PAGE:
Wednesday, 6 March 2013

Partners in the dance

"It sometimes takes a state of solitude to bring to mind the real power of companionship." 
(Stephen Richards)

Maurice with Evelyn

This Wednesday morning sees the funeral of my brother-in-law's stepfather. Maurice survived on his own for only six months after the death of his beloved Evelyn, Gordon's mother. I tried to gently warn Gordon this might well happen: sadly, I've seen this too many times when one half of a close and longstanding partnership dies. Maurice took to his bed at Christmas, his first in around forty years without Evelyn. Always a capable and proud Yorkshireman, strong in mind and body, he seemed to be broken somehow.
Admitted to hospital in February, he'd made it known that he didn't want to be fed, would not want to be resuscitated; didn't really care to go on. Maurice had survived Dunkirk and the trials of World War II in North Africa; his first wife had given up waiting for him to return from war and literally found someone else. Maurice married again and had two children with his second wife; when she became ill with cancer, he nursed her through her final months.
A hard-working weaving over-locker in the Yorkshire mill industry, he met former mill-girl Evelyn after the death of Gordon's father, Harry. Maurice and Evelyn had a courtship of tea-dances and a dancing partnership that continued into their eighties, when time began to slow their steps. My own humble experience of ballet and other dance has confirmed to me that the harmony and companionship of dance partners requires chemistry, understanding, respect, commitment and practice - rather like marriage, I would guess. Maurice was a devoted husband; Evelyn relied on his presence when they were both largely housebound during the past few years.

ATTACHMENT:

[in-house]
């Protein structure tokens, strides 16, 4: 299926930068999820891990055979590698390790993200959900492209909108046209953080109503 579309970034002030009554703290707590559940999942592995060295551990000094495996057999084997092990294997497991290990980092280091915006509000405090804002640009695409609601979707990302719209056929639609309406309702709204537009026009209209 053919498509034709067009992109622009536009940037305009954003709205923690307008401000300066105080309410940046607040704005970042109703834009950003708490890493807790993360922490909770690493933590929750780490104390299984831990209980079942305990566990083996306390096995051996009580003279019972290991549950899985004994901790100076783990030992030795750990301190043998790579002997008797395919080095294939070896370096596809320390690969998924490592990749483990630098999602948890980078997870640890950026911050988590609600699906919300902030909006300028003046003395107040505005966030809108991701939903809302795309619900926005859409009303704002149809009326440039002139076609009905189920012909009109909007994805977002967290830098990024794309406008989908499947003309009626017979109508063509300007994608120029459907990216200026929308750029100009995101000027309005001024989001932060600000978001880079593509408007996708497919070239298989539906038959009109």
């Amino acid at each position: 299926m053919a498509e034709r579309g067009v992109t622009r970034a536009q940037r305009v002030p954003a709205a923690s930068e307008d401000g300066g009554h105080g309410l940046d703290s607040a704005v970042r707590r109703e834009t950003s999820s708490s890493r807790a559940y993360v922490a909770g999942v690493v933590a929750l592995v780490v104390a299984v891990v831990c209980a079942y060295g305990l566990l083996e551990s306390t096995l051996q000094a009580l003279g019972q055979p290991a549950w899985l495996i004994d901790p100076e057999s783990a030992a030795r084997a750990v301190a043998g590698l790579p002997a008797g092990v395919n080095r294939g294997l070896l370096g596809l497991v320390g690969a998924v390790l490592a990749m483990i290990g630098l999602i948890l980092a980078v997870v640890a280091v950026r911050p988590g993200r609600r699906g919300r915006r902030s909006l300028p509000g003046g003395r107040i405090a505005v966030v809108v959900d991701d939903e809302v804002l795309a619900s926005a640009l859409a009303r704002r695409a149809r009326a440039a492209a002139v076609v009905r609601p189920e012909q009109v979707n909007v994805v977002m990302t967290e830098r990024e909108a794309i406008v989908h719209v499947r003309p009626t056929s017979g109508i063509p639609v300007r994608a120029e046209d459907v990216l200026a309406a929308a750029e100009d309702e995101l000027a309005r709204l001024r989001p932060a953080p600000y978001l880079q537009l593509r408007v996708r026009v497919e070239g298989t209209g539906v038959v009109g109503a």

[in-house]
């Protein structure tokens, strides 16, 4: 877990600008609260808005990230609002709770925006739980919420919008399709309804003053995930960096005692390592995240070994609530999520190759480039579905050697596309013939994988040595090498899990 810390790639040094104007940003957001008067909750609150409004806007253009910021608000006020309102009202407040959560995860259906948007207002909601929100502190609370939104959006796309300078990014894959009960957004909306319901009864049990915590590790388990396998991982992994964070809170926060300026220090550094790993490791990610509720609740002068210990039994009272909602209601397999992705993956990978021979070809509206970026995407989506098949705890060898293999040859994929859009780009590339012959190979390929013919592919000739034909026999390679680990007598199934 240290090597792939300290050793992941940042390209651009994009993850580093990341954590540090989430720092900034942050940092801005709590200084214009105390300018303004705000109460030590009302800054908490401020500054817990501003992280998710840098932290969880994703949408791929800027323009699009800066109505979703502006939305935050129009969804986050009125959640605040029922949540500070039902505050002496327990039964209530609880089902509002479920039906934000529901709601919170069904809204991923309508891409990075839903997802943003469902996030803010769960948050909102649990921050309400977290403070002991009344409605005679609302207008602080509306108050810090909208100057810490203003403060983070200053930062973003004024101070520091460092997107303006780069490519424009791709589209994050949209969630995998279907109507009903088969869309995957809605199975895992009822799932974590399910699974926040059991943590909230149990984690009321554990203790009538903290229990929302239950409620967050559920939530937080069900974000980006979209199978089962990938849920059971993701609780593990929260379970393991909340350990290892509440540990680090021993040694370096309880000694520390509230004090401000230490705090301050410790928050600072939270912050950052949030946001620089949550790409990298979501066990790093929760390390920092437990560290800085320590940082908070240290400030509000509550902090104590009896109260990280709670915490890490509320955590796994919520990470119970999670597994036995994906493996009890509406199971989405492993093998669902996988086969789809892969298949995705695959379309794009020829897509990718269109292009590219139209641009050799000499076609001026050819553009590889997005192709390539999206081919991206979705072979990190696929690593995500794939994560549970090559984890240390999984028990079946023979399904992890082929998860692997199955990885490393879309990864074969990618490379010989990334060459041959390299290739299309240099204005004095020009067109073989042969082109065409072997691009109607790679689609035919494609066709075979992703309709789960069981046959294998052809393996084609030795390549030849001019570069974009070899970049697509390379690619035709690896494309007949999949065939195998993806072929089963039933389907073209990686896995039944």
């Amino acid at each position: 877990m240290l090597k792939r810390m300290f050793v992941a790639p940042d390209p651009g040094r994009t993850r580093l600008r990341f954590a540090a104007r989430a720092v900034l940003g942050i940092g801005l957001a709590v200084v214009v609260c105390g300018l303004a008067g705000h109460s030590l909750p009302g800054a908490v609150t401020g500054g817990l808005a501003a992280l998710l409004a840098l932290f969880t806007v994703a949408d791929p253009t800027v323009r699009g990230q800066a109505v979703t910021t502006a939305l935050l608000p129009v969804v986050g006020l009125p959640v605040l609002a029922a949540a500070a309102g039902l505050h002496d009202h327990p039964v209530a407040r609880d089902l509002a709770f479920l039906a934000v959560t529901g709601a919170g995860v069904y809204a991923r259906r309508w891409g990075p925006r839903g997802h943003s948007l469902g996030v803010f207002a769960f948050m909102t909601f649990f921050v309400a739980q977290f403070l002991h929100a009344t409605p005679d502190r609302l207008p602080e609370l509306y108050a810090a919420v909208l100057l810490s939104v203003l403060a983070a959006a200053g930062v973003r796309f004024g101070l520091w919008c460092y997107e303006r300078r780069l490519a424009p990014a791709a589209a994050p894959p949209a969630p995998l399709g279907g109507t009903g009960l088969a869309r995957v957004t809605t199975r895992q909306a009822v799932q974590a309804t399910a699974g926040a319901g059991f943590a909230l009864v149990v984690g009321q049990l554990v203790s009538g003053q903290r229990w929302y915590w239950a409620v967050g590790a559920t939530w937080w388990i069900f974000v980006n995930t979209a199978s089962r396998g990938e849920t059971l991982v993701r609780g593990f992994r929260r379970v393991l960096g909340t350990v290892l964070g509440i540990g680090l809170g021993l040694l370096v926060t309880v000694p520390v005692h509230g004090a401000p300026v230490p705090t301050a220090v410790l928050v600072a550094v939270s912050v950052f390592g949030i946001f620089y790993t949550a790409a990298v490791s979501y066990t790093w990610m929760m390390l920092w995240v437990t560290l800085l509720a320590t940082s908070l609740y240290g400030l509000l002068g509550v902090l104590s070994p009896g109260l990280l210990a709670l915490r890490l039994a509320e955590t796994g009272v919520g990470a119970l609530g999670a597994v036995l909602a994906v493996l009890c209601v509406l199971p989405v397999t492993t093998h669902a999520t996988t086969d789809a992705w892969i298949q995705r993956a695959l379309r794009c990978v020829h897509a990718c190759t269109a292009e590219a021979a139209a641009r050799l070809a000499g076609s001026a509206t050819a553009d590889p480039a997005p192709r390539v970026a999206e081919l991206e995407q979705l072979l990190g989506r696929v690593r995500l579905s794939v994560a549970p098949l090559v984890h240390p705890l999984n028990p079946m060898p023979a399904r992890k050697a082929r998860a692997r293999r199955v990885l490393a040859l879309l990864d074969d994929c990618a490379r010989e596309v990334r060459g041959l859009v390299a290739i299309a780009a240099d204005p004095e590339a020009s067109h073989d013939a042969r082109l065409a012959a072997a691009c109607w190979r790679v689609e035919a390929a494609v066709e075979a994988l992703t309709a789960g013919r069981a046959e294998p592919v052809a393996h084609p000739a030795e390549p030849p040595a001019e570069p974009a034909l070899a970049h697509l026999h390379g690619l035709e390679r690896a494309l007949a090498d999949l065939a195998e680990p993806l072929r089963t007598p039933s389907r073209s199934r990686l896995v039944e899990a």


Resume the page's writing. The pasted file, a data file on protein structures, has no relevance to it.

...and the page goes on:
My brother-in-law pronounces himself an unequivocal atheist but has found some comfort that his mum and stepfather, as well as his dad, are all now resting in "eternal sleep". I have thought to myself that this is more than I've ever heard from other self-professed atheists; and actually very close to the sentiments of the Catholic "Requiem Eternam". Even though he's recently retired himself, I understand that Gordon is gazing into the void that inevitably gapes when your parents or step-parents pass: I know from experience that you're never too old to feel orphaned. I hope he and Maurice's son and daughter will take comfort that both Evelyn and Maurice were blessed to find devoted companionship not once but twice in their lives. I hope I've planted a tiny grain in Gordon's mind that his mum is to be reunited with the two great loves of her life. Her dance-card is complete.
"Eternal rest grant unto them Oh Lord
and let perpetual light shine upon them.
May they rest in peace,

"When the years have done irreparable harm,
I can see us walking slowly arm in arm,
Just like that couple on the corner do:
Girl, I will always be in love with you.
Then when I leave this Earth
I'll be with the angels standin';
I'll be out there waiting for my true companion,
Just for my true companion."
(From "True Companion", Marc Cohn)

"Gallant Hussar" Eliza Carthy


  1. Gisele that is so sad. My aunt and godmother died and literally my uncle and godfather said that 'that's me done then' and literally within one month he died too. You can imagine the devastation with my poor cousins, as well as my mum (my uncle was mum's brother). I try not to think about what would happen if I lost Colin (words can't describe). Take care hun xxx

    1. It is sad, but there's also a great sweetness in that devotion.
      And I fully expect you and Colin to be bickering about we two old birds getting together and giving him some peace for many many years to come!
      God bless Chrissie xxx